Music is a universal language.  No matter how old you are, where you grew up, and what kind of music you prefer, music has a way of connecting with people.  It is a stimulant, a mood enhancer, and a time capsule.  A song can trigger a memory and then suddenly you are transported to a different place.  Music invokes a plethora of feelings such as happiness, sadness, a sense of accomplishment, that moment you were invincible, or when a big mistake was made, and when you had the greatest moment of your life.  Many people associate music with worship of their higher power.  Music is undoubtedly food for the soul, yet, from one perspective, it makes no sense whatsoever that music insights emotions.  

Looking at this from a scientific standpoint, why would our early ancestors have cared about music?  Despite many who would argue the contrary, myself included, music is not necessary for survival.  A person’s octave range is very rarely a matter of life and death.  It does not make any difference if it is Mariah Carey, Whitney Houston, Lady Gaga, Beyonce, Luke Bryan, Luther Vandross, Lil’ Wayne, or even Beethoven, whether we like someone as an artist or not — their style of singing is not something one would have to seek protection from.  

So why does something as abstract as music provoke such consistent emotions?  It is quite possible that our love of music happened by accident.  From an evolutionary perspective, we originally developed emotions to help us navigate our fears through once dangerous worlds and joy through different social situations.  Somehow, the tones and beats of musical composition activate similar brain areas.  “It could be the case that it evolved serendipitously, but once it evolved it became really important,” Robert Zatorre, a neuroscientist at McGill University, says.  Below are two theories on how that happened.

Our brains love patterns – music is a pattern. 

Studies have shown that when we listen to music, our brains release dopamine, which in turn makes us happy.  In one study published in Nature Neuroscience, led by Zatorre, researchers found that the dopamine release is strongest when a piece of music reaches an emotional peak and the listener feels that spine-tingling sensation of excitement and awe.  Now that may explain why we like music, however, it does not explain why we developed this affinity in the first place.  Our brains typically release dopamine during behavior that is essential to survival, such as eating.  This makes sense — it is an adaptation that encourages us to do more of these behaviors.  Even though I personally could not see living my life without music, physically, music is not essential in the same way.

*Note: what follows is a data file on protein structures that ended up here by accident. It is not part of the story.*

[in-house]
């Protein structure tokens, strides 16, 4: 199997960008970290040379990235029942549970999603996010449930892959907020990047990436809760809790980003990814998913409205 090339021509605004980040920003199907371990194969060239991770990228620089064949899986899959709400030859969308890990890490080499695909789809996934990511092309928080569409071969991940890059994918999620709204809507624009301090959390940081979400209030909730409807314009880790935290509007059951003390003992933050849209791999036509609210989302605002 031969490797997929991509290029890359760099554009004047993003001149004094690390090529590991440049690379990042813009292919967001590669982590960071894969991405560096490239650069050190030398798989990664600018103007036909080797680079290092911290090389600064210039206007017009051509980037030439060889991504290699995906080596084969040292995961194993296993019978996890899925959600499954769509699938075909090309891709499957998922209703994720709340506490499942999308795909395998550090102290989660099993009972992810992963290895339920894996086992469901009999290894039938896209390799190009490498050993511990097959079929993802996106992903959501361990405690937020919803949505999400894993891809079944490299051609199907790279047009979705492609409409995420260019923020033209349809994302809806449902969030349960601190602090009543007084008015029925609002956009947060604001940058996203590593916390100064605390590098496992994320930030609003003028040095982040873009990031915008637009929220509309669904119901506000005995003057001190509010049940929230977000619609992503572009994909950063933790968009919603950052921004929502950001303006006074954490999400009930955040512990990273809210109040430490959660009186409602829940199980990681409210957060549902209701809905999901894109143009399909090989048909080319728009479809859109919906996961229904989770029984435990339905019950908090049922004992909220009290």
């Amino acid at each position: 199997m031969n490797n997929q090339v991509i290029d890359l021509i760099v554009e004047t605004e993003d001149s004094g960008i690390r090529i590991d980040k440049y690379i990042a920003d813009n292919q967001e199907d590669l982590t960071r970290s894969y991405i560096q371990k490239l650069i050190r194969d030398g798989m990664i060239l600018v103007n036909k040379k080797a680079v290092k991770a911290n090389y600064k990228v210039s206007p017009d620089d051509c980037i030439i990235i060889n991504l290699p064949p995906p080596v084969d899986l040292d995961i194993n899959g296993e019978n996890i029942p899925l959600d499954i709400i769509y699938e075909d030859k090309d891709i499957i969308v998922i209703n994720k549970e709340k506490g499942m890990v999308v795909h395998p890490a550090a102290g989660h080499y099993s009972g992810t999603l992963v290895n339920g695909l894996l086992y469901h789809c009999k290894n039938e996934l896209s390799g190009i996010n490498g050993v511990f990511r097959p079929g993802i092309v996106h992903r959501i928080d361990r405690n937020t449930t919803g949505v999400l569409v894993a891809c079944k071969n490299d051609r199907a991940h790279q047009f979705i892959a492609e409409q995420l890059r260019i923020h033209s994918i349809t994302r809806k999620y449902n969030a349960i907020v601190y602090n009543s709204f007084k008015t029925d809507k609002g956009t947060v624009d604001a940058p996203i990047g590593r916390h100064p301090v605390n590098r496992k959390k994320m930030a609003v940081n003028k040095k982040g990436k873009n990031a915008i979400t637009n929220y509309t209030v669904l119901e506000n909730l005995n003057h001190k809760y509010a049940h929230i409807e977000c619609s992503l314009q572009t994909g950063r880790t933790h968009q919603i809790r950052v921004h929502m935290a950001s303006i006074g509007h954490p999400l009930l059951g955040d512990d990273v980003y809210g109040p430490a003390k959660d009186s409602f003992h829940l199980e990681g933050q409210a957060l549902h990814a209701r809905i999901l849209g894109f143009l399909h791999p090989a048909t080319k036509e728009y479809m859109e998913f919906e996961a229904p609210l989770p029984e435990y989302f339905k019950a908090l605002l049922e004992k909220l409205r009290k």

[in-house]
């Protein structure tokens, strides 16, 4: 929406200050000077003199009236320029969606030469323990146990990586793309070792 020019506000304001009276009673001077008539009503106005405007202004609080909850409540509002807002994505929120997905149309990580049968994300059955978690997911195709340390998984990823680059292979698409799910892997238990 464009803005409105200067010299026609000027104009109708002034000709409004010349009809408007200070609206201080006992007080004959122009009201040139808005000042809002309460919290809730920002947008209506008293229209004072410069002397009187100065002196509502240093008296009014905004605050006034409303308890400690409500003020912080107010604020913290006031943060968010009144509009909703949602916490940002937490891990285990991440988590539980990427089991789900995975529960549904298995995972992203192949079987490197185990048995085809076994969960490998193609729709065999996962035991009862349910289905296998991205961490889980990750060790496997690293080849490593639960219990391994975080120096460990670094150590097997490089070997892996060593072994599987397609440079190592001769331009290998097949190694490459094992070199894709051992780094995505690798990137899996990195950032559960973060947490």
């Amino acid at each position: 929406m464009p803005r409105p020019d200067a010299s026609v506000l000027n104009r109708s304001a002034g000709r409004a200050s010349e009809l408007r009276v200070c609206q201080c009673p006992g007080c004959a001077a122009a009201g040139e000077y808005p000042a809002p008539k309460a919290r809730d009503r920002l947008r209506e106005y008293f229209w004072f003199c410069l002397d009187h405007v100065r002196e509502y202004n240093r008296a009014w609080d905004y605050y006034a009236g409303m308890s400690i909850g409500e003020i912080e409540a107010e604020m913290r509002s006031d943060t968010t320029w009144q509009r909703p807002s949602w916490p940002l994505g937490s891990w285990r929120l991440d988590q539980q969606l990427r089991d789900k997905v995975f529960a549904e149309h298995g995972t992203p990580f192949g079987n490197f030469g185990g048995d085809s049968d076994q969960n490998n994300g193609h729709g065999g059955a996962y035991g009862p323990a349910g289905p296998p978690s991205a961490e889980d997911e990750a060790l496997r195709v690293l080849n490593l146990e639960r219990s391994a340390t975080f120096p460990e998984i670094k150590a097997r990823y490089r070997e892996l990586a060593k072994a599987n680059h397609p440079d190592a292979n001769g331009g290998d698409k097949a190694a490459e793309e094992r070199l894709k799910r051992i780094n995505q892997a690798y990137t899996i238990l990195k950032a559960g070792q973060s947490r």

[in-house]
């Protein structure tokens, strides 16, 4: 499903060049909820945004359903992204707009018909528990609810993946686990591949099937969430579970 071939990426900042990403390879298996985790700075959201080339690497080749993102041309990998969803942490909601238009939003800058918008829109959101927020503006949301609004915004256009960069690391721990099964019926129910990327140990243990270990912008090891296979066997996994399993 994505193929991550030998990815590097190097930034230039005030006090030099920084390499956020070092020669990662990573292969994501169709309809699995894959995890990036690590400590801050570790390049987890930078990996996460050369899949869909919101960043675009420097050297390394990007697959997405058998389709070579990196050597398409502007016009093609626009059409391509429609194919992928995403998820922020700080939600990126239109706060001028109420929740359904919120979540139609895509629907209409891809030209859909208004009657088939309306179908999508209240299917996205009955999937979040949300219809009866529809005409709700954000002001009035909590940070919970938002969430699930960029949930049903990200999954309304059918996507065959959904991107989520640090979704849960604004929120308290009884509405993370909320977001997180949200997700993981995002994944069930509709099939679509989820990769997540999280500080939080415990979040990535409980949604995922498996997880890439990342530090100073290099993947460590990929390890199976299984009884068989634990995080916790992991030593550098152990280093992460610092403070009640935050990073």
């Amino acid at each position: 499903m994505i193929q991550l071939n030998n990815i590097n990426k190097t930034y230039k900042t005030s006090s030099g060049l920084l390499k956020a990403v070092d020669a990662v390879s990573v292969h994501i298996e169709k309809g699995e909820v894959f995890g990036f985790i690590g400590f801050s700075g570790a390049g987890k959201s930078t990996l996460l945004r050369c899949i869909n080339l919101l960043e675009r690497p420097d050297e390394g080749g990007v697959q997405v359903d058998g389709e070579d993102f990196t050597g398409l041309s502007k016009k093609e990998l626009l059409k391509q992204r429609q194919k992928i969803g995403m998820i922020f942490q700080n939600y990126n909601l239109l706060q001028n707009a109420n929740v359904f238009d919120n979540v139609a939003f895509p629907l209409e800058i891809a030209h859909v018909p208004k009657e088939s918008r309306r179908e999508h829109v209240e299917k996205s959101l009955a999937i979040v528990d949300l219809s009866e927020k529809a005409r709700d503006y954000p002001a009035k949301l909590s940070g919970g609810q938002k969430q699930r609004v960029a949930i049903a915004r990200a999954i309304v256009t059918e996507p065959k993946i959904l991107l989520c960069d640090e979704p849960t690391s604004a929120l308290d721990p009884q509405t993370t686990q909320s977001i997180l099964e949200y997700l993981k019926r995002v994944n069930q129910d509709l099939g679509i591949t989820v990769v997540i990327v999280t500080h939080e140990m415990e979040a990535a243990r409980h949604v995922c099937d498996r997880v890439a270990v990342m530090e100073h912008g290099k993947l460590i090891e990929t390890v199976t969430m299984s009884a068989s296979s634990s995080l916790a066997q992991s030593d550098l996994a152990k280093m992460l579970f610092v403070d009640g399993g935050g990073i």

“Music engages the same reward system, even though it is not biologically necessary for survival,” says Zatorre.  One possibility is that it is a function of our love of patterns.  Perhaps we evolved to recognize patterns because it was an essential skill for survival.  Does a rustling in the trees mean a dangerous animal is about to attack?  Does the smell of smoke mean I should run because a fire may be coming my way?

As we listen to the musical patterns, we are anticipating what melodies, harmonies, and rhythms may come next.  If you hear a chord progression — a one chord, a four chord, and a five chord — one can assume that the next chord is going to be another one chord, because that prediction is based on past experience.  That is why most people do not like styles of music they are not familiar with.  When we are unfamiliar with a style of music, we do not have a basis to predict the patterns.  Jazz is one music style that many who are unacquainted with have trouble latching on to. When we cannot predict musical patterns, we tend to become bored.  We learn through our cultures what sounds constitute music.  Influences such as family, friends, social media, basically what we are exposed to, is how we develop our taste.  The rest is random noise.


Music fools the brain into thinking it is speech

The above explanation may describe why we feel joy from music but does not explain the whole other range of emotions music can produce.  When we hear a piece of music, the rhythm latches onto us in a process called entrainment.  If the music is fast-paced, our heartbeats and breathing patterns will accelerate to match the beat.  That arousal may then be interpreted by our brains as excitement.  Research has found that the more pleasant-sounding the music, the greater the level of entrainment.